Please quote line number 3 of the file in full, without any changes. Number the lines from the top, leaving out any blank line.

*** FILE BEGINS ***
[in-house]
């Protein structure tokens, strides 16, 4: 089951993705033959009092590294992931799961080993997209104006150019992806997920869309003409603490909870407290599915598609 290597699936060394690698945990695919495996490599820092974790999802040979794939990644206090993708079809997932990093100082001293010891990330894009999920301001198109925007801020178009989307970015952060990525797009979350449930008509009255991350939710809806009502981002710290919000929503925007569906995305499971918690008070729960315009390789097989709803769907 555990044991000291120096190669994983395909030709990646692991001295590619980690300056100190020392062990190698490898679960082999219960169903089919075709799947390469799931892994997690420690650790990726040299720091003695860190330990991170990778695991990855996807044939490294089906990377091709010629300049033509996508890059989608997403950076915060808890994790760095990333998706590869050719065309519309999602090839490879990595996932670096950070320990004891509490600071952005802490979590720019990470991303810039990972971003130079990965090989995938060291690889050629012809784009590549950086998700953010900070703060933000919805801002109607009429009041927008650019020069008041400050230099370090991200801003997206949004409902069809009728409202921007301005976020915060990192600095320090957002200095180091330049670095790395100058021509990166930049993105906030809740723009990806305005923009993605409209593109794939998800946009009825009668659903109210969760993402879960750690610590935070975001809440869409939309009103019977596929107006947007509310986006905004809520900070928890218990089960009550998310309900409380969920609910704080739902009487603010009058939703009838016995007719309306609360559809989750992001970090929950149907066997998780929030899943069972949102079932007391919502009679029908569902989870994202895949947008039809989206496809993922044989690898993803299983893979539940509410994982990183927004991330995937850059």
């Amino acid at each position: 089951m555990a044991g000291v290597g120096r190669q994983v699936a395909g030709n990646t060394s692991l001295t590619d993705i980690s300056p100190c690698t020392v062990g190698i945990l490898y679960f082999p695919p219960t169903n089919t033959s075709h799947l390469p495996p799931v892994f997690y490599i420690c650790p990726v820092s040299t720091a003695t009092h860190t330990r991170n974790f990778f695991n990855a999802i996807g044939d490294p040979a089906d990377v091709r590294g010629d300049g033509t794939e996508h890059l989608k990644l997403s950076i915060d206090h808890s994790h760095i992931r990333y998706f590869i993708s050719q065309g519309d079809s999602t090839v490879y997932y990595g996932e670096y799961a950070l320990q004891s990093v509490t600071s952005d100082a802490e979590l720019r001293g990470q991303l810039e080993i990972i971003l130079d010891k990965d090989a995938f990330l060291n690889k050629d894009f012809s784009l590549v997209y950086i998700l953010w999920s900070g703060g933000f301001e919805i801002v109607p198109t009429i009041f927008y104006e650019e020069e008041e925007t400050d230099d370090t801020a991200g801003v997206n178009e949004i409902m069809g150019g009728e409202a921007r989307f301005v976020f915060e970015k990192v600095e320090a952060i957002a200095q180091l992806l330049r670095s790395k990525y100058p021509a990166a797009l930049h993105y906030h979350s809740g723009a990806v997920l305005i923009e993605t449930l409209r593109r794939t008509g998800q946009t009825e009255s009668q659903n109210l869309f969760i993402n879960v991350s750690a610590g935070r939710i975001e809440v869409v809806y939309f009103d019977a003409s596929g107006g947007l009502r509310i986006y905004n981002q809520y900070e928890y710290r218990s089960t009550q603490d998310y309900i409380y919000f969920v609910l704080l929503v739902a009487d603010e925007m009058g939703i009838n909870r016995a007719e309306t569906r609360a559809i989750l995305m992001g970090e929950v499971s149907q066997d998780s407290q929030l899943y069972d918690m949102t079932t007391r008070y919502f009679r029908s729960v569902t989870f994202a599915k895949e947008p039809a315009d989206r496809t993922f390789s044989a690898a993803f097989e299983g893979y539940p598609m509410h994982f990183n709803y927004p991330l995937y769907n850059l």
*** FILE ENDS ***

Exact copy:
């Amino acid at each position: 089951m555990a044991g000291v290597g120096r190669q994983v699936a395909g030709n990646t060394s692991l001295t590619d993705i980690s300056p100190c690698t020392v062990g190698i945990l490898y679960f082999p695919p219960t169903n089919t033959s075709h799947l390469p495996p799931v892994f997690y490599i420690c650790p990726v820092s040299t720091a003695t009092h860190t330990r991170n974790f990778f695991n990855a999802i996807g044939d490294p040979a089906d990377v091709r590294g010629d300049g033509t794939e996508h890059l989608k990644l997403s950076i915060d206090h808890s994790h760095i992931r990333y998706f590869i993708s050719q065309g519309d079809s999602t090839v490879y997932y990595g996932e670096y799961a950070l320990q004891s990093v509490t600071s952005d100082a802490e979590l720019r001293g990470q991303l810039e080993i990972i971003l130079d010891k990965d090989a995938f990330l060291n690889k050629d894009f012809s784009l590549v997209y950086i998700l953010w999920s900070g703060g933000f301001e919805i801002v109607p198109t009429i009041f927008y104006e650019e020069e008041e925007t400050d230099d370090t801020a991200g801003v997206n178009e949004i409902m069809g150019g009728e409202a921007r989307f301005v976020f915060e970015k990192v600095e320090a952060i957002a200095q180091l992806l330049r670095s790395k990525y100058p021509a990166a797009l930049h993105y906030h979350s809740g723009a990806v997920l305005i923009e993605t449930l409209r593109r794939t008509g998800q946009t009825e009255s009668q659903n109210l869309f969760i993402n879960v991350s750690a610590g935070r939710i975001e809440v869409v809806y939309f009103d019977a003409s596929g107006g947007l009502r509310i986006y905004n981002q809520y900070e928890y710290r218990s089960t009550q603490d998310y309900i409380y919000f969920v609910l704080l929503v739902a009487d603010e925007m009058g939703i009838n909870r016995a007719e309306t569906r609360a559809i989750l995305m992001g970090e929950v499971s149907q066997d998780s407290q929030l899943y069972d918690m949102t079932t007391r008070y919502f009679r029908s729960v569902t989870f994202a599915k895949e947008p039809a315009d989206r496809t993922f390789s044989a690898a993803f097989e299983g893979y539940p598609m509410h994982f990183n709803y927004p991330l995937y769907n850059l």